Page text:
You are correct that there must be a fair contest, materiality may come into play, but this doesn't mean offences can be ignored.  Generally the referee will talk to players at downtime and say that "this time it didn't affect play, but if you continue it may be penalised".  The laws of rugby are not meant to be black and white, they are grey and open to interpretation by the referee who will use his experience to keep the game flowing.  However this should not be done to the detriment of the contest. 

Referees are only human and sometimes they get it wrong, sometimes they interpret it differently, although they try to avoid that through training and discussion as Society level.  The core values of rugby reflect this and players will accept what the referee decides even if they disagree, this is what separates rugby from soccer and long may it continue.

The Rugby Ref

Tuesday, 23 January 2018

Line Outs

In a couple of recent games my sons team have been thwarted in the lineout on their throw.
The opposition put 2 men up front and middle before the ball is thrown and keep them there until the ball is thrown, this obviously makes it very difficult for our thrower and we only have a front and back ball option. I think this is illegal but because he plays in France and my French is very limited I cannot  get my point across. I must add that this is an u18 league with a properly appointed referee.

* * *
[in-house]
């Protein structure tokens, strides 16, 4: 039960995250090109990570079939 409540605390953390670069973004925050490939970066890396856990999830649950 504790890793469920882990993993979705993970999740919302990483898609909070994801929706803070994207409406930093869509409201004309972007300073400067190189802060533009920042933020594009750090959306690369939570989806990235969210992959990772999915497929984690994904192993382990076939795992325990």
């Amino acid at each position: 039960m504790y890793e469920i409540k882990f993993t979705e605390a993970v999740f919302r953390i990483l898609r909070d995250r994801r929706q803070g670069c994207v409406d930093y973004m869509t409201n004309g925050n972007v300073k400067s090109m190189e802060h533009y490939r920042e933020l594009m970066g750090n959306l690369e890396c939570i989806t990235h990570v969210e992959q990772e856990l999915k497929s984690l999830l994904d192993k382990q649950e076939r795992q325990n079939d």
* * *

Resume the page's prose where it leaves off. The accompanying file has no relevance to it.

Kind regards
Norman
Hi Norman

This sounds illegal to The Rugby Ref because players can't jump or be lifted until after the ball has left the hands of the thrower.

Looking at the new 2018 Law Book:
Law 18
20. Players must not jump or be lifted or supported before the ball has left the hands of the player throwing in. Sanction: Free-kick.
So if the opposition are held in the air waiting for the ball to be thrown it is a Free Kick offence.  The Free Kick to be taken 15m in from the touchline.  This applies to both teams.  The Rugby Ref would expect the thrower not to throw while these players are in the air, but to wait for them to come back to ground first.

The Rugby Ref doubts very much if there is some local regulation in France to negate this law.

Thanks for the question
The Rugby Ref


Monday, 8 January 2018

Uncontested Scrums

Hi
We all think we know what an uncontested scrum is. Primarily no pushing when the ball is put in. Yesterday during the game the referee had to order uncontested scrums. But during the rest of the game both No 8s picked up the ball at the base and carried the ball.